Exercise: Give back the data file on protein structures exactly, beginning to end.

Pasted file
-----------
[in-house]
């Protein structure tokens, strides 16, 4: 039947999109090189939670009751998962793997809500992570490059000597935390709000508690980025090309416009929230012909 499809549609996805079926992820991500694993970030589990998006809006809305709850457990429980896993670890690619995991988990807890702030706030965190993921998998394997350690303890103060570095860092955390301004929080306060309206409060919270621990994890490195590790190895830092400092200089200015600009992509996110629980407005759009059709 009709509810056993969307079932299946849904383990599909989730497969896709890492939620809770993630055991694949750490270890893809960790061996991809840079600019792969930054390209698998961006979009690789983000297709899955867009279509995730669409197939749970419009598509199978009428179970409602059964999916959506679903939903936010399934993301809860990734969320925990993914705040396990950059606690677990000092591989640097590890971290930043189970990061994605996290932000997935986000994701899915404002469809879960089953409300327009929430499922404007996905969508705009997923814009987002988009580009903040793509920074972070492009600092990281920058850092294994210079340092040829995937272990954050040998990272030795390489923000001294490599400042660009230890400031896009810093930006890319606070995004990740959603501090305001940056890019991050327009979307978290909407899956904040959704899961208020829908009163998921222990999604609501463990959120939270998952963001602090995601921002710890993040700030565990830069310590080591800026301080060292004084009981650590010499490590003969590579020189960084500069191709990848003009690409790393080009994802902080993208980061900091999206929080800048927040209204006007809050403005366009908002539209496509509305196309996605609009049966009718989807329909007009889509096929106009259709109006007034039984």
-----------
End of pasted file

[in-house]
């Protein structure tokens, strides 16, 4: 039947999109090189939670009751998962793997809500992570490059000597935390709000508690980025090309416009929230012909 499809549609996805079926992820991500694993970030589990998006809006809305709850457990429980896993670890690619995991988990807890702030706030965190993921998998394997350690303890103060570095860092955390301004929080306060309206409060919270621990994890490195590790190895830092400092200089200015600009992509996110629980407005759009059709 009709509810056993969307079932299946849904383990599909989730497969896709890492939620809770993630055991694949750490270890893809960790061996991809840079600019792969930054390209698998961006979009690789983000297709899955867009279509995730669409197939749970419009598509199978009428179970409602059964999916959506679903939903936010399934993301809860990734969320925990993914705040396990950059606690677990000092591989640097590890971290930043189970990061994605996290932000997935986000994701899915404002469809879960089953409300327009929430499922404007996905969508705009997923814009987002988009580009903040793509920074972070492009600092990281920058850092294994210079340092040829995937272990954050040998990272030795390489923000001294490599400042660009230890400031896009810093930006890319606070995004990740959603501090305001940056890019991050327009979307978290909407899956904040959704899961208020829908009163998921222990999604609501463990959120939270998952963001602090995601921002710890993040700030565990830069310590080591800026301080060292004084009981650590010499490590003969590579020189960084500069191709990848003009690409790393080009994802902080993208980061900091999206929080800048927040209204006007809050403005366009908002539209496509509305196309996605609009049966009718989807329909007009889509096929106009259709109006007034039984």